The existing system works using Galaxy RS485 peripherals like a "Max Reader". This works, but is there a better way.
Well, WiFi, maybe...
This is a tricky matter to consider. We know WiFi is not as "contained" as wires, meaning more vulnerable to attack and disruption, to say the least.
So, let's consider some pros and cons.
- Generally very reliable as wires usually are - that said, it has limitations - notably number of devices on the bus (both in terms of physical aspects of RS485, and polling time constraints).
- Hard to access if in the walls, inside the building, but things like Max Readers expose the bus externally (albeit at cost of tripping tamper).
- With any access (e.g. Max Reader) very easy to disrupt (albeit with tripping tamper).
- Very insecure - I have done a proof of concept with access to the bus that can inject messages to open doors, etc, without the slightest hint of a tamper alert from the Galaxy panel.
- Needs wiring back to the panel.
- Vulnerable to snooping if you get physical access to bus
- Hard to do redundancy
- Vulnerable to RF level attacks (albeit tripping tamper)
- Vulnerable to protocol level disruption (if you get in to WiFi) such as WiFi disconnects or IP flooding or TSP RST flooding.
- Secure if using TLS. Cannot be snooped or faked.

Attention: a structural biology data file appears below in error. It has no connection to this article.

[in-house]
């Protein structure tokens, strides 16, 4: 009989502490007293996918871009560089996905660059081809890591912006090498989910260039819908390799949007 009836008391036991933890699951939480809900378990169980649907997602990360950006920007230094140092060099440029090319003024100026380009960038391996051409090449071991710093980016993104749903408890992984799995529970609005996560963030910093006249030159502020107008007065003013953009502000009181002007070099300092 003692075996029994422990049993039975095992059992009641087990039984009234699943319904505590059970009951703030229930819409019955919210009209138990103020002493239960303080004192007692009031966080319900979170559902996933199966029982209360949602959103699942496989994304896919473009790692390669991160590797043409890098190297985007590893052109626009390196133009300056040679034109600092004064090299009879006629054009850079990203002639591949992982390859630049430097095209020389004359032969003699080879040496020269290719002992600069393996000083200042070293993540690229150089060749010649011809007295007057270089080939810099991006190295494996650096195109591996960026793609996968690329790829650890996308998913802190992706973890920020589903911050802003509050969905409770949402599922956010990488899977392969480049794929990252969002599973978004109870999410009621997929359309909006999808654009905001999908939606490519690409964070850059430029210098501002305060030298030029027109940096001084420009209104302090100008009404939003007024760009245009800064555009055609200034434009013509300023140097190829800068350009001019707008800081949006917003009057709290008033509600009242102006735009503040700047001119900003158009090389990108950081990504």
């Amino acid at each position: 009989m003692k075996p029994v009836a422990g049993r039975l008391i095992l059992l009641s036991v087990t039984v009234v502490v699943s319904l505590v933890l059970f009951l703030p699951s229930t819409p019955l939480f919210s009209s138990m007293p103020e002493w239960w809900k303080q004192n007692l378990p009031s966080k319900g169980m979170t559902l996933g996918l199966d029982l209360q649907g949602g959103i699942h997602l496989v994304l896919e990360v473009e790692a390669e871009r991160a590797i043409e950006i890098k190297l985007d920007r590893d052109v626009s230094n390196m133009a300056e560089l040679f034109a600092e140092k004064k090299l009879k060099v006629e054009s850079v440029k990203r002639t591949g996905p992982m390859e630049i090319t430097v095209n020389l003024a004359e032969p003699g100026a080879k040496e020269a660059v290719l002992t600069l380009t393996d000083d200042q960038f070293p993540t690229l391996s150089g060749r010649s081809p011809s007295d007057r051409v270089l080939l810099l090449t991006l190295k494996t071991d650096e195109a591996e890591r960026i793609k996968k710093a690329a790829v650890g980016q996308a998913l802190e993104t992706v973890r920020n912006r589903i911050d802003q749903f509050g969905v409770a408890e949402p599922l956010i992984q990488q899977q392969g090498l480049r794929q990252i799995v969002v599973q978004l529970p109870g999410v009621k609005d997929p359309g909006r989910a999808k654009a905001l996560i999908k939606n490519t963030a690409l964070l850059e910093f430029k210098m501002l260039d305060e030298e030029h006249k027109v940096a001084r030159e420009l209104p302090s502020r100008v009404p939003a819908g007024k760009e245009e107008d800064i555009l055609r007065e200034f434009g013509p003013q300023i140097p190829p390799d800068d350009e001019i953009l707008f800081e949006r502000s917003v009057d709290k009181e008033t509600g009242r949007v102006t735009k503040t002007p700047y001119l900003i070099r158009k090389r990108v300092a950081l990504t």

- No need to wire back to the panel
- Easy to add a lot of devices (subject to access points that allow lots of associations)
- Harder to do battery backup, but possible - need 12V access points - can be done.
- Possible to do multiple AP fallback and redundancy
So I am making my SolarSystem GitHub project handle WiFi connected devices as an option.
- ESP8266 code for modules
- PCB layouts for modules
- 3D printed cases for modules
- TLS MQTT over WiFi with certificate pinning and checking
- SolarSystem code allows mix and match of RS485 and WiFi connected modules
Not finished yet, but most of the device code in place. I even have a way to use a Galaxy keypad on WiFi!
The door control logic is a relay board with NFC reader, and I am working on proper AES secured cards. The 125kHz proxy cards are stupidly easy to copy!